These are photographs of Dachau, taken over two consecutive days in May of 2022. Both days were bitterly cold, with dreary skies that reinforced the devastating sight of the former concentration camp. I had visited Holocaust memorials in Amsterdam and Berlin over the prior week, looking without success for any evidence of my family.
The camp was oppressive. It was hard to breathe, it was almost impossible to look at the exhibits of photos, clothing, books, notes, and other records of what was at the camp.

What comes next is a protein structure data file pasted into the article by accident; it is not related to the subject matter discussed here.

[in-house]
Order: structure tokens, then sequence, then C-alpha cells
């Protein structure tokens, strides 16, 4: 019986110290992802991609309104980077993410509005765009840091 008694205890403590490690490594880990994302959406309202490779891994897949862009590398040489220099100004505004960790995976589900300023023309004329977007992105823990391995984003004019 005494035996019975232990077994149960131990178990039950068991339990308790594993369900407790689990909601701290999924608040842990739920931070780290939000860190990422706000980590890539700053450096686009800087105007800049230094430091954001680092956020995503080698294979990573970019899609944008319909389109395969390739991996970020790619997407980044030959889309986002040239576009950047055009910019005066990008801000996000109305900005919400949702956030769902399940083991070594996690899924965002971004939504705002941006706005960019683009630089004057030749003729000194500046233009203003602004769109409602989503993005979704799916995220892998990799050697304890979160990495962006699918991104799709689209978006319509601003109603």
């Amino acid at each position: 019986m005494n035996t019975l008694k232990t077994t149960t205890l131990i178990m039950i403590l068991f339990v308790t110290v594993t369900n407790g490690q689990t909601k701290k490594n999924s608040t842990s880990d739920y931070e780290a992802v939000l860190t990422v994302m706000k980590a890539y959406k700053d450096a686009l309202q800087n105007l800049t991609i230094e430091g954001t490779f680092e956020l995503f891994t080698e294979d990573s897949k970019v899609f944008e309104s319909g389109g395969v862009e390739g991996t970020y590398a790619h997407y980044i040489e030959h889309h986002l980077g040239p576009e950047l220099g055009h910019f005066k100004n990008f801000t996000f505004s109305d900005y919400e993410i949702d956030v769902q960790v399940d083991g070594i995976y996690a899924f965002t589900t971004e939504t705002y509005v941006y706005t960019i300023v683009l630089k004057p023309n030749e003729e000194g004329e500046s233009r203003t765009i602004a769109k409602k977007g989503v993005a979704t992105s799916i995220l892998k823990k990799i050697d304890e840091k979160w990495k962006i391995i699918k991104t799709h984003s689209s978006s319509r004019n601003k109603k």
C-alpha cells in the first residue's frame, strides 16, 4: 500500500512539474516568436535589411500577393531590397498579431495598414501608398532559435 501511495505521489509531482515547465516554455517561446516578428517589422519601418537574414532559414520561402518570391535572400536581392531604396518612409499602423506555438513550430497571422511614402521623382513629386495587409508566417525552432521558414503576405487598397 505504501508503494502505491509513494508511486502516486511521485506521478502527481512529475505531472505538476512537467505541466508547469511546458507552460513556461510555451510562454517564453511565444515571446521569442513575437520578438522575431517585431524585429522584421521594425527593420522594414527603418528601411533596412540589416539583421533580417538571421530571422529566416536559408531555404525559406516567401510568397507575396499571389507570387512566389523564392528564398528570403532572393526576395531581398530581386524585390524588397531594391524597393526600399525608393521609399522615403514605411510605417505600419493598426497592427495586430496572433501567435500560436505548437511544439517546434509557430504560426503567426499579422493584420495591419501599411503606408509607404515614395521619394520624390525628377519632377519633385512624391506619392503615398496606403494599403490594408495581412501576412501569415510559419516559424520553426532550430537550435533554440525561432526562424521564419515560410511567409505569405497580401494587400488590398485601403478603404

I brought my camera, unsure of whether I would use it. It took time to see what I could possibly say. It was the grayness and the stillness that made the photos happen. Depressing. Frightening. Horrific. The prisoners were ghosts, not visible, but you could feel them in the empty space. Each building was a house of horrors. The fields where people were lined up and shot, the towers where guards aimed weapons at people, the deliberately primitive sleeping quarters and bathrooms. The crematorium and ovens more than anything. For me, the photos are about the things you can’t see as much as what you can see in them.